Scherzer-Bumgarner, Price-Thor just two of the duels fans hope for
By Richard Justice
Are you ready for Clayton Kershaw vs. Stephen Strasburg? Got your popcorn and your scorecard? Sometimes, a baseball season delivers an unexpected delight, and that's what we've got Monday night at Dodger Stadium.
That they've never faced one another before makes it even better. Here at MLB.com, Kershaw-Strasburg got us to thinking about about some other pitching matchups we'd like to see.
While we enjoy this one, let's dream about 10 others that have never happened before.
If you think this one might settle the National League Cy Young Award debate, you're thinking too small. These two guys might very well finish one-two in the NL MVP voting. Kershaw leads the NL with a 1.58 ERA, and the Dodgers are 13-1 in his starts. Arrieta is second with a 1.74 ERA, and the Cubs are 12-2 in his starts. They're the gold standards and both tenacious competitors.
What would a great matchup be without a little hot sauce? What we have here are two of the most fiery, demonstrative, take-no-prisoner competitors in the game. Bumgarner once stepped off the mound during a game, looked in the opposing dugout and promised to tear a certain guy's head off. That guy, an All-Star, sat down and shut up. His 2014 postseason performance stands as one of the greatest ever: 6-1, 1.03 ERA. Likewise, Scherzer's emotions are right out there, raw and bubbling at the surface. He's 53-20 with a 2.94 ERA the last three seasons and has averaged 221 innings.
This matchup has October written all over it as the Giants and Cubs seem headed for a collision in the postseason. Both these guys have pitched at a high level for a long time, but they've never been better than they are right now for first-place teams. Cueto is 10-1 with a 2.10 ERA. Lester is 8-3 with a 1.89 ERA. Lester has leaned heavily on a very good cutter for most of his career. Cueto has added one the last three seasons. Both are thriving in an environment in which expectations are high and the confidence level through the roof.
If you need to be convinced that pitching is an art form, Greinke-King Felix would erase any doubt. Both of them throw more consistently in the low 90-mph range these days, but they win anyway and remind us that it's as much about location and movement as velocity. In the last six seasons, Greinke is 91-29 with a 2.90 ERA and Hernandez 76-52 with a 3.02.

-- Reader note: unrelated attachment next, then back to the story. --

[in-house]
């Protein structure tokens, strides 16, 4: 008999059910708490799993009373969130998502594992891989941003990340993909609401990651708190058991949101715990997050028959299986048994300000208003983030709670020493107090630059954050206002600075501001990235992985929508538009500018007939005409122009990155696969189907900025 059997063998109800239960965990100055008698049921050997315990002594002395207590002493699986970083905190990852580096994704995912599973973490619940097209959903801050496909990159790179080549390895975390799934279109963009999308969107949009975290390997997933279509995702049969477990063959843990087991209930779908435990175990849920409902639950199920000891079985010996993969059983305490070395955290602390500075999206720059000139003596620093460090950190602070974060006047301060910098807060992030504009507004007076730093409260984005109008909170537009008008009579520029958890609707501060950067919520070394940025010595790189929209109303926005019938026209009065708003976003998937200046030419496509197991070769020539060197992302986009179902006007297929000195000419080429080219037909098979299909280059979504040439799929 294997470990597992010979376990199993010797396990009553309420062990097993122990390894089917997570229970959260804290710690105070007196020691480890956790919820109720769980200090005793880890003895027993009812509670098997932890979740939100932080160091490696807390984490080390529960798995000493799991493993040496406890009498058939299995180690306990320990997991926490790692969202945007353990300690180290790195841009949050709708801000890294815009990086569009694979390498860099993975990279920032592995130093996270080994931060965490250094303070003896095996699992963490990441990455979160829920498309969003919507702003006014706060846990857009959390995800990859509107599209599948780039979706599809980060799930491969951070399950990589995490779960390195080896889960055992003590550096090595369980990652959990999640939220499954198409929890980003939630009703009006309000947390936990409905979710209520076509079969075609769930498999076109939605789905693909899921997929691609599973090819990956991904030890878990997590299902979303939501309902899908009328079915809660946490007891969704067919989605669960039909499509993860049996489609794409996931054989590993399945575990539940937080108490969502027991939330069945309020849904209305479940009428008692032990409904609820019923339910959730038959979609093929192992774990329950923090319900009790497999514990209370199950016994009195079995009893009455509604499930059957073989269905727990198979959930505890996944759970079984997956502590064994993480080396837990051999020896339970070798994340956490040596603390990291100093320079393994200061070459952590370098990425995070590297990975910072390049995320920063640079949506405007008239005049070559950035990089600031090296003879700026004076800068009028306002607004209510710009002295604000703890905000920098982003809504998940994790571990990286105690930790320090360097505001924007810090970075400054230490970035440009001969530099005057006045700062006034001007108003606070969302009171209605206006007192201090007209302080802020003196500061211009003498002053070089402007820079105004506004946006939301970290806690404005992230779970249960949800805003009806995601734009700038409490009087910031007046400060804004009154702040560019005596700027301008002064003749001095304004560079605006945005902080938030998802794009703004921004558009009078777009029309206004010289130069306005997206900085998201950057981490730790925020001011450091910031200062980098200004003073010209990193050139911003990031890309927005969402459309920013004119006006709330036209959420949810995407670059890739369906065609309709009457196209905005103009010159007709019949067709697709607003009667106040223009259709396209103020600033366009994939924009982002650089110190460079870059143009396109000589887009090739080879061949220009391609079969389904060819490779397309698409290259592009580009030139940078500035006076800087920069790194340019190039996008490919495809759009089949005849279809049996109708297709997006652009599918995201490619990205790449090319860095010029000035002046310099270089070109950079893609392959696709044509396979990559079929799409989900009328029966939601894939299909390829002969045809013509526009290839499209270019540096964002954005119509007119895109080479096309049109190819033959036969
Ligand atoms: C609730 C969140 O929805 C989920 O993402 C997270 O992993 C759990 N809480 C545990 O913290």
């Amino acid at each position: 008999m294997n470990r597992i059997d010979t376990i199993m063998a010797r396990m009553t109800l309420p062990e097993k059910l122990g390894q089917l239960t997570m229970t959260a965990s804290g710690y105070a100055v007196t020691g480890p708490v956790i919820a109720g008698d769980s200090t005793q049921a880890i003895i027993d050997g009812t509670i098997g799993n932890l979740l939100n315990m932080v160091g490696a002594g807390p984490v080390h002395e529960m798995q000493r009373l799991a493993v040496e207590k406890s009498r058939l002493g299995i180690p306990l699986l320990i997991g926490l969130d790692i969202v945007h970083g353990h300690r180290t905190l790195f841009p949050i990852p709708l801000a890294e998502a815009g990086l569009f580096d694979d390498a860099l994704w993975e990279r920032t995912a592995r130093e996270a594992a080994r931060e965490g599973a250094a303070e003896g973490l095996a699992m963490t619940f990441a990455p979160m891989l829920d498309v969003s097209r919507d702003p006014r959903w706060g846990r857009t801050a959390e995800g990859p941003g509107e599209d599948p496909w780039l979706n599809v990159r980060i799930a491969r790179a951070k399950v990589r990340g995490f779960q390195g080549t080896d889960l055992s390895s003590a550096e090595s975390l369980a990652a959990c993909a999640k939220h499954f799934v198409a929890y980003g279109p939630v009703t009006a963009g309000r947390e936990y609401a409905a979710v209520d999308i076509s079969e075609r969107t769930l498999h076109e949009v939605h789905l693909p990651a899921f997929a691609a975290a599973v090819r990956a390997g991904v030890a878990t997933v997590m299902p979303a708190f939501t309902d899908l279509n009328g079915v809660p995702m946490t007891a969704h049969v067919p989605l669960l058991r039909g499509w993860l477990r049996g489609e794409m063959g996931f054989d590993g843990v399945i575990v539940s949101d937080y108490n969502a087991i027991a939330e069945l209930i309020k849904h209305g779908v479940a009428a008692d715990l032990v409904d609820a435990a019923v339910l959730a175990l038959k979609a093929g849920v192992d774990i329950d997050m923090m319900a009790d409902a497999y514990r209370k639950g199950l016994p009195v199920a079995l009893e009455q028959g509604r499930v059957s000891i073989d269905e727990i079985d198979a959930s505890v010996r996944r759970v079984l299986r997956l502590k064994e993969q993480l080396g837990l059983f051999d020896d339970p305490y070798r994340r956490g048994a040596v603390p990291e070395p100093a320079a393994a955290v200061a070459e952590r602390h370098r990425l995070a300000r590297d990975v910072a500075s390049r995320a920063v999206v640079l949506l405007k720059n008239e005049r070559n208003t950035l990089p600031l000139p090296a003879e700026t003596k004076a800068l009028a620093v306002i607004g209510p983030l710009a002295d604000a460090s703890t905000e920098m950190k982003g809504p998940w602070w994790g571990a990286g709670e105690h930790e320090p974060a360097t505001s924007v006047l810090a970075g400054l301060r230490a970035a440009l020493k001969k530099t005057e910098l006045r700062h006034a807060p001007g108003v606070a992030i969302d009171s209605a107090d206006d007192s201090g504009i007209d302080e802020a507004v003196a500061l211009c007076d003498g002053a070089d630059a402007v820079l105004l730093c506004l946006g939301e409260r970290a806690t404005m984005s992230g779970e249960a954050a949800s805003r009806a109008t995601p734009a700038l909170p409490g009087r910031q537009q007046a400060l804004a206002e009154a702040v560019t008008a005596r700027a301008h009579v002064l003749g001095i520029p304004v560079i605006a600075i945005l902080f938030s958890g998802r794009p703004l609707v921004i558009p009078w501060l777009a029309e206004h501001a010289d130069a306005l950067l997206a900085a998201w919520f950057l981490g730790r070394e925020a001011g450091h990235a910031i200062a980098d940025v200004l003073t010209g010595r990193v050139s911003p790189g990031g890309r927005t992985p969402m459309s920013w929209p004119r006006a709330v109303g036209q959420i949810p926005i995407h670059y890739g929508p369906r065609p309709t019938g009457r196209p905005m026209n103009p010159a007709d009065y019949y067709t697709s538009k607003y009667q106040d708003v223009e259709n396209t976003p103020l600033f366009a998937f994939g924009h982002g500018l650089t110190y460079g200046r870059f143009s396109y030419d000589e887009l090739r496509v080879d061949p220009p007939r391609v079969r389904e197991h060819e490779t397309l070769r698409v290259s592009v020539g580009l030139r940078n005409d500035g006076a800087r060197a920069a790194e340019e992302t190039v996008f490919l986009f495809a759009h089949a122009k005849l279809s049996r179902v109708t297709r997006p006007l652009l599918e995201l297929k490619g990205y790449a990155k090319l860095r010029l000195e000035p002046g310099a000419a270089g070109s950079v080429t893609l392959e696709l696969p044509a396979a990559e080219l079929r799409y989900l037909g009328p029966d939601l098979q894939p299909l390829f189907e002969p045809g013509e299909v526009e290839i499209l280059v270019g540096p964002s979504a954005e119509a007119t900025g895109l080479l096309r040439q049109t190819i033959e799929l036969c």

This is about young power arms. Fernandez, 23, goes with a 95-mph fastball and 84-mph slider. He challenges hitters, makes them uncomfortable. Gray is less demonstrative on the mound, but has some of the same stuff, that is, a big-time Major League fastball. His curveball is one of the better ones in the game. In 86 career starts, Gray has a 3.20 ERA. In 60 career starts, Fernandez has a 2.43 ERA.
The world would be watching. At least, the millions of baseball fans in Japan would be. These one-time Japanese League rivals bring a large repertoire of pitches and an understanding of how to keep hitters off balance. Darvish throws harder, but both rely heavy on wicked split-finger fastballs.
If you liked Scherzer-Bumgarner, you'll love Harvey-Verlander. Both bring emotion to the mound. Both rely on a fastball-slider-curve mix. Most of it is hard stuff. Both guys throw hard enough to make hitters uncomfortable, and both guys have experienced the highs and lows that are part of the game.
You didn't think we'd pass up a chance to match Stetson University alums, did you? Both will throw four pitches at any point in the count. Kluber's best is an 88-mph cutter that would make Mariano Rivera proud. deGrom builds game plans around a 93-mph fastball, but also has confidence in a slider, curve and change. What's interesting abut this matchup is that Kluber and deGrom have the power to win that way, but have the understanding of how effective the softer stuff can be.
This would be fun for fans, but it would be great fun for Hamels and Sale, as each could learn from the other. Hamels is a master at changing speeds and keeping hitters off balance. Sale throws harder, challenges hitters more. At some point, though, he will be forced to make the middle-aged adjustment that every pitcher has to make, and paying attention to Hamels would be a significant step in the right direction.
Our friends over at Statcast™ love Syndergaard. His 98.3-mph fastball is tops among all starting pitchers. His sinker -- a mere 98.1 mph -- is the second-fastest pitch. So with Syndergaard, we're not just getting a great pitcher -- we're getting a guy who'll hit 100 mph. Price works in the 92-mph range in his ninth big league season. He's relying more on a cutter this season and is throwing more changes. This superb matchup would be a contrast in styles.
Richard Justice is a columnist for MLB.com. Read his blog, Justice4U. This story was not subject to the approval of Major League Baseball or its clubs.